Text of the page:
Paulears:Yes, any surface is reflective, and a snap of the fingers will reveal that, but the guys over at the acoustics forum are always harping that low notes with lots of energy simply pass through a thin surface, like metal. So that's what I would expect, but maybe not.

    Yeah, I'm guessing it's a cumulative error like what you describe: distance, mic, sound hole, bass coming off back of monitors...etc. Maybe I'll try a different spot on the guitar that has volume but still avoids the sound hole. Any luck behind the bridge?

    PCrecord: As stated, I do have monitors, and at this gig I was running the vocal mics and pickup guitar through the monitors with no issues.

    I will try your idea of throwing down a carpet or some such material on the floor to quell reflections, as well as the other things I mentioned above.

    Cheers mates.
     
  8. pcrecord

    pcrecord Don't you want the best recording like I do ? Well-Known Member

    Oh sorry... so the feedbacks were comming from the FOH or the monitors ?? As I said monitors can be EQ to avoid feedbacks. Also, since a lot of bass may come from the back of the main speakers, you can reduce the bass in the monitors alot ! ;)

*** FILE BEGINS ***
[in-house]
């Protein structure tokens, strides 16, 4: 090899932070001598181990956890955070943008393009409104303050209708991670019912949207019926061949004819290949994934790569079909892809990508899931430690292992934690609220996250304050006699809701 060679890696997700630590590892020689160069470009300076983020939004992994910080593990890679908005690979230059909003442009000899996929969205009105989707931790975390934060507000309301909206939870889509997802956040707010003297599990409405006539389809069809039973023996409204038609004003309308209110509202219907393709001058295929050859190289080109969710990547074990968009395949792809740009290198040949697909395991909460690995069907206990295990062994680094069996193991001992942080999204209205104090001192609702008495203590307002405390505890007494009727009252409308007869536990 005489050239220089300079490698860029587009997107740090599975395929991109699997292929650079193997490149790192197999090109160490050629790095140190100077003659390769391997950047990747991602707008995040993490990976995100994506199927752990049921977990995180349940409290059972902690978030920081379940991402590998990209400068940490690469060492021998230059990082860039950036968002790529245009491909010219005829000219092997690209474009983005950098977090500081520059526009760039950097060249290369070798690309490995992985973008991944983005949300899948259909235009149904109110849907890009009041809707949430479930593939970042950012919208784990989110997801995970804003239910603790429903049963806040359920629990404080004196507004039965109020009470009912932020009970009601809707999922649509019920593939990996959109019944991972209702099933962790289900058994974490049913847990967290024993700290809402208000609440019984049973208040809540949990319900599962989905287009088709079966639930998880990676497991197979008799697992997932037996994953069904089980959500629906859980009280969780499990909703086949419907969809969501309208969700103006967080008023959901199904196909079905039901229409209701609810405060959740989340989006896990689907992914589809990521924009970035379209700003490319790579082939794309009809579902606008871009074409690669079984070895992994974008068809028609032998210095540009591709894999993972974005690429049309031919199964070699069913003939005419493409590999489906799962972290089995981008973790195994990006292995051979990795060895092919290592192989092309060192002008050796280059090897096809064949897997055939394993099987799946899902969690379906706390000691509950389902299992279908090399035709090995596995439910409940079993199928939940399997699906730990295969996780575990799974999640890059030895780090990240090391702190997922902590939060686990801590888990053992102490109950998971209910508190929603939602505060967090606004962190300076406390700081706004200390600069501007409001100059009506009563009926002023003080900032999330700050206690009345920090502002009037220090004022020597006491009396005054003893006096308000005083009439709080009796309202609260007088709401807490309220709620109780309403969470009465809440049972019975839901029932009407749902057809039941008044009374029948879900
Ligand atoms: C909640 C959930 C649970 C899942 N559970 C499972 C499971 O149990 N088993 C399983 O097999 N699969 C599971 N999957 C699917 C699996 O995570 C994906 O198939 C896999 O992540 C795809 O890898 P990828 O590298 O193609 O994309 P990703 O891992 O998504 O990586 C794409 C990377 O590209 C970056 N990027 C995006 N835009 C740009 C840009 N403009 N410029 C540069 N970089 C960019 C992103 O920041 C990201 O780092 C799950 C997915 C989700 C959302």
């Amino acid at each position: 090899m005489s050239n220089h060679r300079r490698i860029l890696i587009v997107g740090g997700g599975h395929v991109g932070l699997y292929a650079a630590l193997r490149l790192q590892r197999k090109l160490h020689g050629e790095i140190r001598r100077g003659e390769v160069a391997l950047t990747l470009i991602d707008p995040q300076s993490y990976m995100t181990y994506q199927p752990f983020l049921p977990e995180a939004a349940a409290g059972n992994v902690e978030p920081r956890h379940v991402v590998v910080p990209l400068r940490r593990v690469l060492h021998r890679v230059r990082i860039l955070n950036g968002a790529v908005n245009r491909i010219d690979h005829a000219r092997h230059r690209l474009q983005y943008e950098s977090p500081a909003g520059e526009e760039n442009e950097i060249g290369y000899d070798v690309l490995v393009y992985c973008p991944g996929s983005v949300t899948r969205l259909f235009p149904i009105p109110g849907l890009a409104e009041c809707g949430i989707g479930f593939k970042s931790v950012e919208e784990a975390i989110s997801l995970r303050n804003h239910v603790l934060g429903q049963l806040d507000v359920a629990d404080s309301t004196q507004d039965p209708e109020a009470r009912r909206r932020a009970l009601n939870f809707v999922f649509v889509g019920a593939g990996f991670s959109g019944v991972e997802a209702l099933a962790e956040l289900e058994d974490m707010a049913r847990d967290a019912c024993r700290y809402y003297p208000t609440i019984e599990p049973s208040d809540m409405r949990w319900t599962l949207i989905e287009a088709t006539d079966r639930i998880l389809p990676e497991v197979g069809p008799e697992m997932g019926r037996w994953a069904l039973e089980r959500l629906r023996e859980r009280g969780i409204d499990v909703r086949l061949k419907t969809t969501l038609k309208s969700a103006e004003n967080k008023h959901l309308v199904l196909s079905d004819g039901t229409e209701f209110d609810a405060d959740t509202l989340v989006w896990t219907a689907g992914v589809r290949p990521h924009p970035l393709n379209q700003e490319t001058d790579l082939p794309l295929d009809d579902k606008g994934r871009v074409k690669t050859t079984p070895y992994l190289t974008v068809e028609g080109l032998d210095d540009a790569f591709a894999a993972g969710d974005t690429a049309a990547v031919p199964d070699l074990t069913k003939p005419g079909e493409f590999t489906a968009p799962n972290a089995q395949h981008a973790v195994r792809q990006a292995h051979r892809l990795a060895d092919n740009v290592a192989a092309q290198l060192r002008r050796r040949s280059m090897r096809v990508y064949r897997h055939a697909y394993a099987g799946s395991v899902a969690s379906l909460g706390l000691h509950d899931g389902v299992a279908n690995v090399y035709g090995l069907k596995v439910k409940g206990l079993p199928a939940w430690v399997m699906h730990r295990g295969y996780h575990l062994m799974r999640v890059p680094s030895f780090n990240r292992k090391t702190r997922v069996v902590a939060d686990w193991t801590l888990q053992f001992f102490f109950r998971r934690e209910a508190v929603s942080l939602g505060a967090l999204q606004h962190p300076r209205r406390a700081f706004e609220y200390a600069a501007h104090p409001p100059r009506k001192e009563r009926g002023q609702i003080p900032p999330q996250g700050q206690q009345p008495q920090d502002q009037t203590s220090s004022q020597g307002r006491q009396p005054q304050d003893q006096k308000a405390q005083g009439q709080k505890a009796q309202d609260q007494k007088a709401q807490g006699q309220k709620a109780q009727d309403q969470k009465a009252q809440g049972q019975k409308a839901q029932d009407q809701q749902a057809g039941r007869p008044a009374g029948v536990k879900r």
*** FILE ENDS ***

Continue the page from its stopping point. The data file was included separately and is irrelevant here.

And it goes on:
9. dvdhawk

    dvdhawk Well-Known Member

    I think this is less of a 'feedback' issue (technically speaking) and more of a resonance problem not uncommon in acoustic guitars. Bear in mind that even though the horns of your Yorkville cabinets are very directional [80˚horizontally x 50˚ vertically] and easily aimed - the lower the frequency, the more omni-directional the speaker as a whole becomes. There is often going to be a lobe of low-mid radiating out the back/bottom/sides of the box.

    I'd be curious how much gain you can give the mic before feedback when it's not pointed at the guitar body vs. how much you can give it while aimed at the guitar before it starts to howl. To me, that would be a very telling test result.